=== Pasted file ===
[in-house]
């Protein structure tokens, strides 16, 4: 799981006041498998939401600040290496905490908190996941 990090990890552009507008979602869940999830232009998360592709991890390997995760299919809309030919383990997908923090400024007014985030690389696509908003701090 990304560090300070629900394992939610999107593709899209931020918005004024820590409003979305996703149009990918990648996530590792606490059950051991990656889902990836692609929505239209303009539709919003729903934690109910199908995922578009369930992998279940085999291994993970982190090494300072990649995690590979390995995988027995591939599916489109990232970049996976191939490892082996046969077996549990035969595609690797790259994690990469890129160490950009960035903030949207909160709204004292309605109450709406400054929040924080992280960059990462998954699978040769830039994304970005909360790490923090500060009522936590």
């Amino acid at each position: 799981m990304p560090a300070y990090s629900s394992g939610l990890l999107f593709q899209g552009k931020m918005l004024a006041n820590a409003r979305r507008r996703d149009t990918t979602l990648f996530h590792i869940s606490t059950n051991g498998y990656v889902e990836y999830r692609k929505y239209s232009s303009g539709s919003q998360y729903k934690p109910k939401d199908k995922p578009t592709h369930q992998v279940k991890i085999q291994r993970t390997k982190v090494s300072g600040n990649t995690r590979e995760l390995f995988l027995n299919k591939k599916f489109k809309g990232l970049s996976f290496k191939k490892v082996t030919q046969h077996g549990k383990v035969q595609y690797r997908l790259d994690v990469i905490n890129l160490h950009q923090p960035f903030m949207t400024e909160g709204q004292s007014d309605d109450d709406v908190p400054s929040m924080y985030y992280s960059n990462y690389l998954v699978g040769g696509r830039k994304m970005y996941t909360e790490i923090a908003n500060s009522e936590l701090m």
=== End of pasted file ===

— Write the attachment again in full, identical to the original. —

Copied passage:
[in-house]
């Protein structure tokens, strides 16, 4: 799981006041498998939401600040290496905490908190996941 990090990890552009507008979602869940999830232009998360592709991890390997995760299919809309030919383990997908923090400024007014985030690389696509908003701090 990304560090300070629900394992939610999107593709899209931020918005004024820590409003979305996703149009990918990648996530590792606490059950051991990656889902990836692609929505239209303009539709919003729903934690109910199908995922578009369930992998279940085999291994993970982190090494300072990649995690590979390995995988027995591939599916489109990232970049996976191939490892082996046969077996549990035969595609690797790259994690990469890129160490950009960035903030949207909160709204004292309605109450709406400054929040924080992280960059990462998954699978040769830039994304970005909360790490923090500060009522936590």
């Amino acid at each position: 799981m990304p560090a300070y990090s629900s394992g939610l990890l999107f593709q899209g552009k931020m918005l004024a006041n820590a409003r979305r507008r996703d149009t990918t979602l990648f996530h590792i869940s606490t059950n051991g498998y990656v889902e990836y999830r692609k929505y239209s232009s303009g539709s919003q998360y729903k934690p109910k939401d199908k995922p578009t592709h369930q992998v279940k991890i085999q291994r993970t390997k982190v090494s300072g600040n990649t995690r590979e995760l390995f995988l027995n299919k591939k599916f489109k809309g990232l970049s996976f290496k191939k490892v082996t030919q046969h077996g549990k383990v035969q595609y690797r997908l790259d994690v990469i905490n890129l160490h950009q923090p960035f903030m949207t400024e909160g709204q004292s007014d309605d109450d709406v908190p400054s929040m924080y985030y992280s960059n990462y690389l998954v699978g040769g696509r830039k994304m970005y996941t909360e790490i923090a908003n500060s009522e936590l701090m």